June 22, 2006

Space protection called key to nation's future security
U.S. must "be aware of the potential risks" of attack on satellites and other systems, experts say, and take appropriate steps.

Copley News Service

WASHINGTON -- Space-based systems are key to America's way of fighting and an increasingly vital part of the U.S. economy but are potentially vulnerable to attack, a House panel was told Wednesday.

"Space assets really allowed the American way of war," which involves pervasive and timely intelligence and weather information, global communications, accurate ground, air and ocean navigation, and precision attack, said Air Force Lt. Gen. C. Robert Kehler.

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But "space is not a sanctuary for the United States -- we see a key imperative to protecting space assets," Kehler, deputy commander of the U.S. Strategic Command, told the House Armed Services subcommittee on strategic forces.

Michael O'Hanlon, a national security expert at the Brookings Institution, praised the vast increase in satellite-aided military capabilities since the 1991 Persian Gulf War, but warned that those capabilities could be vulnerable to a wide array of hostile actions.

"I'm not suggesting a 'space Pearl Harbor'," O'Hanlon said, recalling a term used by Donald Rumsfeld as chairman of a presidential space commission before becoming defense secretary. "But we have to be aware of the potential risks."

O'Hanlon said any nation that has a ballistic missile capability potentially could damage U.S. satellites by exploding a nuclear weapon in space and "micro-satellites, which are becoming more common, are a latent anti-satellite weapon."

Kehler noted that communications and global positioning satellites also are vulnerable to jamming from Earth-based systems, something that already has happened a number of times.

And he conceded that a serious loss of space assets "would cause the military to step back in time and fight largely as we did in Vietnam," resulting in slower operations and increased casualties.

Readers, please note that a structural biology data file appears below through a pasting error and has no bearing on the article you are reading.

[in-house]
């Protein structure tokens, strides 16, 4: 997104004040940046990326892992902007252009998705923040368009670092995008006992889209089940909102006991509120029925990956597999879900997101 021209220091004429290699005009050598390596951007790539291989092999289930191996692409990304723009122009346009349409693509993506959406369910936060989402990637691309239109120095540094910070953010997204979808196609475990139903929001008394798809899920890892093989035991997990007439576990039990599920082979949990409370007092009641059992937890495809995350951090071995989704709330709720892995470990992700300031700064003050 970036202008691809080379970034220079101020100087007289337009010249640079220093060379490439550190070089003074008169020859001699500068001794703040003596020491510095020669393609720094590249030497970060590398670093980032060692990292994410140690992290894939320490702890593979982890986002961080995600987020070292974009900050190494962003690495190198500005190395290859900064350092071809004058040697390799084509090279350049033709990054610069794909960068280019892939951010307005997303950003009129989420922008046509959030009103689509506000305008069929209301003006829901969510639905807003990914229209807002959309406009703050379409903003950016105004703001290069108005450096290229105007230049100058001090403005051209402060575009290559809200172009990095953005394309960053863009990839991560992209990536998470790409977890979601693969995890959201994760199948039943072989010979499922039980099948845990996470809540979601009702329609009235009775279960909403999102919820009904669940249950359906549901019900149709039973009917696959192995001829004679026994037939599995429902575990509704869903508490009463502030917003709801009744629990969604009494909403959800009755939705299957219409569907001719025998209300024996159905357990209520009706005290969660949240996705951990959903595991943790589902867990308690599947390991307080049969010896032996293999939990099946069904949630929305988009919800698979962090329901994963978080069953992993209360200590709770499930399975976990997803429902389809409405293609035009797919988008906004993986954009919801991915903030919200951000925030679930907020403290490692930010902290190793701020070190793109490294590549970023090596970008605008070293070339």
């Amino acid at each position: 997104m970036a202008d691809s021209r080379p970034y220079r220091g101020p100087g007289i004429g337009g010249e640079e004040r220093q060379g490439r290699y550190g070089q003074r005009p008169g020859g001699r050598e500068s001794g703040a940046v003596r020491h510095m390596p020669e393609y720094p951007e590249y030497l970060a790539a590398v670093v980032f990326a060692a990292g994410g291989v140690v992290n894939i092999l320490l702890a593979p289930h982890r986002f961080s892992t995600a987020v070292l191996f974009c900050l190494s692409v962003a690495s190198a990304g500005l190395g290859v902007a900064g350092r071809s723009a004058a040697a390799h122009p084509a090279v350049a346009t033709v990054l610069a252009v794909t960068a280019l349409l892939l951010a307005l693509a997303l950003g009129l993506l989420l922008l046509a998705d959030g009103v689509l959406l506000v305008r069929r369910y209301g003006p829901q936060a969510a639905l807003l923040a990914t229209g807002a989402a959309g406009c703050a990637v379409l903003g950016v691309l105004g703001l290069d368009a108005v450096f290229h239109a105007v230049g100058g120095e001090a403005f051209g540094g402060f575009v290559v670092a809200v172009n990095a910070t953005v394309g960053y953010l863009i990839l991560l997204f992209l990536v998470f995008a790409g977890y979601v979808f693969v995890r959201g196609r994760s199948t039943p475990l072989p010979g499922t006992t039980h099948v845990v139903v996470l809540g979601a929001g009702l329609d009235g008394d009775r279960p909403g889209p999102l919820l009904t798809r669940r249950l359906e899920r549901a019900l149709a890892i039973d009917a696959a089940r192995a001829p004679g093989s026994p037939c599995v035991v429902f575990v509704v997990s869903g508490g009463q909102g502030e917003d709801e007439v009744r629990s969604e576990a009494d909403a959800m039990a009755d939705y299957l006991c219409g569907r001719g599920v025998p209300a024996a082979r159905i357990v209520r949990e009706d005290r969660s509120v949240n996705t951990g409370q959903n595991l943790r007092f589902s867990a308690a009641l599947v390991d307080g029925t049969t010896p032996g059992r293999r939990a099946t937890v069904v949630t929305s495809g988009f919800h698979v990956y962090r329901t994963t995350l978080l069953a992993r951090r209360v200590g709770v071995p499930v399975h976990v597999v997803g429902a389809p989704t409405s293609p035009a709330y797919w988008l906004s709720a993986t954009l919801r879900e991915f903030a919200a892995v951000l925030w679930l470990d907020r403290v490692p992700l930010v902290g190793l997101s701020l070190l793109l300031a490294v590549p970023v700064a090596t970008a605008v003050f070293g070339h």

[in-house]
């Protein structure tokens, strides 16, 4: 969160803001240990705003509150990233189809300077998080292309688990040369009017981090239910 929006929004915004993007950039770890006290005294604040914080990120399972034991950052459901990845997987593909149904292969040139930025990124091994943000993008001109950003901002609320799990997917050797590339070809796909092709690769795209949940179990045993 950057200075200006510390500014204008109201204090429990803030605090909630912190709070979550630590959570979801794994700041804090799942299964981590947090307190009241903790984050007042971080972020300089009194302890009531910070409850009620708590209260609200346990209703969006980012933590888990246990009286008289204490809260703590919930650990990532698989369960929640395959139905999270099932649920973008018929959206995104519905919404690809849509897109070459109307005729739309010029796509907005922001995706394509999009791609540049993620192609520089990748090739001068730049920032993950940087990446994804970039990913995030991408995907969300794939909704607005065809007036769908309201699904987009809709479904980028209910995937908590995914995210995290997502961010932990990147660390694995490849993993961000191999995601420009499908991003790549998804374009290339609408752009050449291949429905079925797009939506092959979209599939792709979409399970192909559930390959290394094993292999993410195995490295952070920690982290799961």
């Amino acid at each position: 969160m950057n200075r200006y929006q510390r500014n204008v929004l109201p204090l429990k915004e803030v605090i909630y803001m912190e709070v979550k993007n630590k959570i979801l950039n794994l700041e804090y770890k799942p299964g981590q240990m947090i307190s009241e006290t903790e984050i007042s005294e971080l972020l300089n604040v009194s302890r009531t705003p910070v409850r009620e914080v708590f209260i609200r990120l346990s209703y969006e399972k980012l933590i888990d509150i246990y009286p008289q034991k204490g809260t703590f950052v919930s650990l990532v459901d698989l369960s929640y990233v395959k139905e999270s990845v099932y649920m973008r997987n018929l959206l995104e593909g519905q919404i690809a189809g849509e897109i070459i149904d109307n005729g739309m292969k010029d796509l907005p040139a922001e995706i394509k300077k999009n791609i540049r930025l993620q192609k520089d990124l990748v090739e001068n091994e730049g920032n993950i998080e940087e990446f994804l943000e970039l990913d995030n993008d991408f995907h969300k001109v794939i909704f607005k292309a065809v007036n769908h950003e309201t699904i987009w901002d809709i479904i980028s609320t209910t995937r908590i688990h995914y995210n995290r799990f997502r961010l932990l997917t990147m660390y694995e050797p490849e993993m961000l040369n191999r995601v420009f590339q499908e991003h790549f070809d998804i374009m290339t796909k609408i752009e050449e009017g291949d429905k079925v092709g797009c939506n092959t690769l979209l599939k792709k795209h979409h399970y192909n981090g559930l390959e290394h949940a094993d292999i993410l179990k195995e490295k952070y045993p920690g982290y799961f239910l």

In addition to its military value, "space has also become increasingly vital to our nation's economic interests, presenting lucrative business opportunities and enabling the development of major infrastructures with practical uses here on Earth," said Edward Morris, director of space commercialization in the Commerce Department.

Businesses and individuals benefit from such space-based capabilities as satellite-guided navigation systems, high-speed and long-range communications, business data transmission, accurate weather forecasting and detailed mapping and imagery, Morris and David Cavossa, executive director of the Satellite Industry Association, told the panel.

Cavossa said the sale and operations of communications and imaging satellites contribute $90 billion to the global economy and facilitate enormous additional economic activity.

The economic effects of the loss of low Earth-orbiting satellites, which usually have the imaging systems, could be "significant," but damage to the higher-altitude geo-synchronous orbiting satellites, which include most of the communications systems, could be "catastrophic," Cavossa said.

O'Hanlon suggested a number of steps the government should take to reduce the danger of losing space assets, including developing duplicate systems, the ability to replace satellites quickly, "taking a technical step back" by using more aircraft-based systems, and providing future satellites with sensors to detect threats.

Kehler was reluctant to discuss current efforts to protect military satellites but said "we are looking at what can be done to reduce vulnerabilities."